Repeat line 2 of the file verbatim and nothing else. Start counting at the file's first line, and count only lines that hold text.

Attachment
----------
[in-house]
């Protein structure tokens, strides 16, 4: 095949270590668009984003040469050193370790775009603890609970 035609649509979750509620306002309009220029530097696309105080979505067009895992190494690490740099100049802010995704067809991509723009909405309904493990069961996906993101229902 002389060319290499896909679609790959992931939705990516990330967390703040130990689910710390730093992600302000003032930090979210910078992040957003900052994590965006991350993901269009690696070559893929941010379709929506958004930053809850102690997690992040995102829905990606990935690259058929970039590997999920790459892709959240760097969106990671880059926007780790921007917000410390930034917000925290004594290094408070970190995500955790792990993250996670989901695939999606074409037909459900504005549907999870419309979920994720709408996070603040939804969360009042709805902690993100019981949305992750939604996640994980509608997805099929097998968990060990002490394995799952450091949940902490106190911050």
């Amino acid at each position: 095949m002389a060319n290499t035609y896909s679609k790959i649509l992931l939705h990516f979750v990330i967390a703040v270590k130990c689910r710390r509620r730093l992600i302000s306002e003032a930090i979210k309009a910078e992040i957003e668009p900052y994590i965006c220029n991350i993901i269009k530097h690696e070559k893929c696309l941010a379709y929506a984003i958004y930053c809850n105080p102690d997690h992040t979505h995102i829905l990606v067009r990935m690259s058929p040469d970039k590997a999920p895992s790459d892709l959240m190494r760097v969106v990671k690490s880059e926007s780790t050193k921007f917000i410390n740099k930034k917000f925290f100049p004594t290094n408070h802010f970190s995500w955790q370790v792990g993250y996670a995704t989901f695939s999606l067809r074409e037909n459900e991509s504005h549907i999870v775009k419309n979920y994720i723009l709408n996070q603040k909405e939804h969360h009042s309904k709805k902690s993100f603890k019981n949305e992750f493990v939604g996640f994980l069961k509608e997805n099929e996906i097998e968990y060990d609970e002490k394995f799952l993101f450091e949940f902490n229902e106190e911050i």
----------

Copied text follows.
């Protein structure tokens, strides 16, 4: 095949270590668009984003040469050193370790775009603890609970 035609649509979750509620306002309009220029530097696309105080979505067009895992190494690490740099100049802010995704067809991509723009909405309904493990069961996906993101229902 002389060319290499896909679609790959992931939705990516990330967390703040130990689910710390730093992600302000003032930090979210910078992040957003900052994590965006991350993901269009690696070559893929941010379709929506958004930053809850102690997690992040995102829905990606990935690259058929970039590997999920790459892709959240760097969106990671880059926007780790921007917000410390930034917000925290004594290094408070970190995500955790792990993250996670989901695939999606074409037909459900504005549907999870419309979920994720709408996070603040939804969360009042709805902690993100019981949305992750939604996640994980509608997805099929097998968990060990002490394995799952450091949940902490106190911050």